Why minimalism is not asceticism


Asceticism is a lifestyle characterized by extreme self-denial or abstinence from worldly pleasures. It is important not to confuse that with minimalism. There's a difference between self-denial and self-control. 

Ascetics give up sensual pleasure and material goods due to the belief that an austere lifestyle is more expedient in the attainment of their religious or spiritual goals. Examples of this include:

Cynics – followers of the Ancient Greek philosophy who reasoned people can be happier by aligning themselves more closely with nature and rejecting all mainstream desires (fame, wealth, power, sex, etc.).

Jains – a community of monks and nuns in India who completely detach from social and secular activities (e.g. no contact with family, no use of electricity, etc.) to purify and discipline themselves and gain self-realization. 

Sufis – though it has evolved in modern times, early believers in this mystical Islamic ideal only wore a rough wool robe (as the name implies) and intensified their devotion through a strict life of modesty and selflessness. 

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Sometimes there is worldly motivation for asceticism, such as the so-called "starving artist" who severely simplifies life in order to spend all of their energy and resources on their craft.  

Regardless, in the cases above and those similar there is a much higher purpose that the practitioner seeks. 

Minimalism, however, needs to be distinguished from its very distant half-cousin. They are distinct ideals, but sometimes when discussing simple living we inadvertently make confusing suggestions that equate this concept to that of altruistic abstinence or selfless sacrifice.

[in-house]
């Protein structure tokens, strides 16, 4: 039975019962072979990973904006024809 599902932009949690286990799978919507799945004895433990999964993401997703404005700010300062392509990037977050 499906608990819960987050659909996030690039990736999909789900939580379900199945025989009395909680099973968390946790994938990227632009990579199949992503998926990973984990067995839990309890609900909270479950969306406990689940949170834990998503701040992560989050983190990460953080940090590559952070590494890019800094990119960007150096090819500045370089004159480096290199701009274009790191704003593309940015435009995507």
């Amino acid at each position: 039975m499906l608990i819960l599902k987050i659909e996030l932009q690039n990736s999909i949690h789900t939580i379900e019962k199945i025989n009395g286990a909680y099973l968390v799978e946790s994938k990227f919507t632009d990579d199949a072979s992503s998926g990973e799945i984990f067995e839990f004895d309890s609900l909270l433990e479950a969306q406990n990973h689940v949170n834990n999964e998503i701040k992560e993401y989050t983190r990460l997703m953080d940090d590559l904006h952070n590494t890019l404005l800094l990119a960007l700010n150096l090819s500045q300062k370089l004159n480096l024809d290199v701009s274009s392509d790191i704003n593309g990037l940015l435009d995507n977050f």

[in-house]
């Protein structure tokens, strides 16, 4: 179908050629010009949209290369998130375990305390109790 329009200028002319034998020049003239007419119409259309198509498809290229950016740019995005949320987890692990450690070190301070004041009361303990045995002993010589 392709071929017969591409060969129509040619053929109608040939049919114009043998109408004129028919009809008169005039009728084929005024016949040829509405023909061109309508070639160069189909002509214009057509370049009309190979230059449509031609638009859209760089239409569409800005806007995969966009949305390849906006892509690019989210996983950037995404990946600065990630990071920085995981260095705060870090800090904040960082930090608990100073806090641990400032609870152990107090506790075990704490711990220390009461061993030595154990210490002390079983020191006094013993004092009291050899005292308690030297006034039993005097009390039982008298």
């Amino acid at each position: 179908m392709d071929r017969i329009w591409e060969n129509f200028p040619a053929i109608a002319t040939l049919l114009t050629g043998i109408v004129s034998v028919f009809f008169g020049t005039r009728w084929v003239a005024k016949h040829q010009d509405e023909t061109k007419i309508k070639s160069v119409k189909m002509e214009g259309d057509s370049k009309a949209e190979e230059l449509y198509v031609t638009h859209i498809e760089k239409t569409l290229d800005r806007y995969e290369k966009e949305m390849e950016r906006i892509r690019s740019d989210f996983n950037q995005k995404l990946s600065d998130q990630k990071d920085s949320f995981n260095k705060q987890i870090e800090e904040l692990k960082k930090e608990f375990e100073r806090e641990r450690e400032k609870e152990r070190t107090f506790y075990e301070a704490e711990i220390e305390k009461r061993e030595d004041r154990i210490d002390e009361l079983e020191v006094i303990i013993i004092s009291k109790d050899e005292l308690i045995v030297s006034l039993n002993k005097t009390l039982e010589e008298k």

Minimalism doesn't mean that you can't indulge in the things that you enjoy. It doesn't mean that you need to be frugal or that you must always make major tradeoffs. You don't need to embark on a campaign to completely renounce modern day living.  

Here are a few definitions of minimalism that provide a more realistic — and attainable — perspective for the individual seeking to make moderate lifestyle adjustments.


The essentials are the people, activities, and things in life that you care the most about. When you live a minimalist lifestyle you learn how to prioritize and focus your energy and resources on these things over others that you don't deem as important. 

In the interview What Matters Most, I share a 3-step reflection exercise – awareness, clarity, focus – that helps you uncover what's most important to you and, subsequently, simplify decision-making in most areas of life.


Every once in a while life gets difficult and we find there are barriers that prevent us from being happy.

Sometimes we can't avoid the cause of these difficulties, but often times we find there are changes we can make to simplify and enjoy life once again.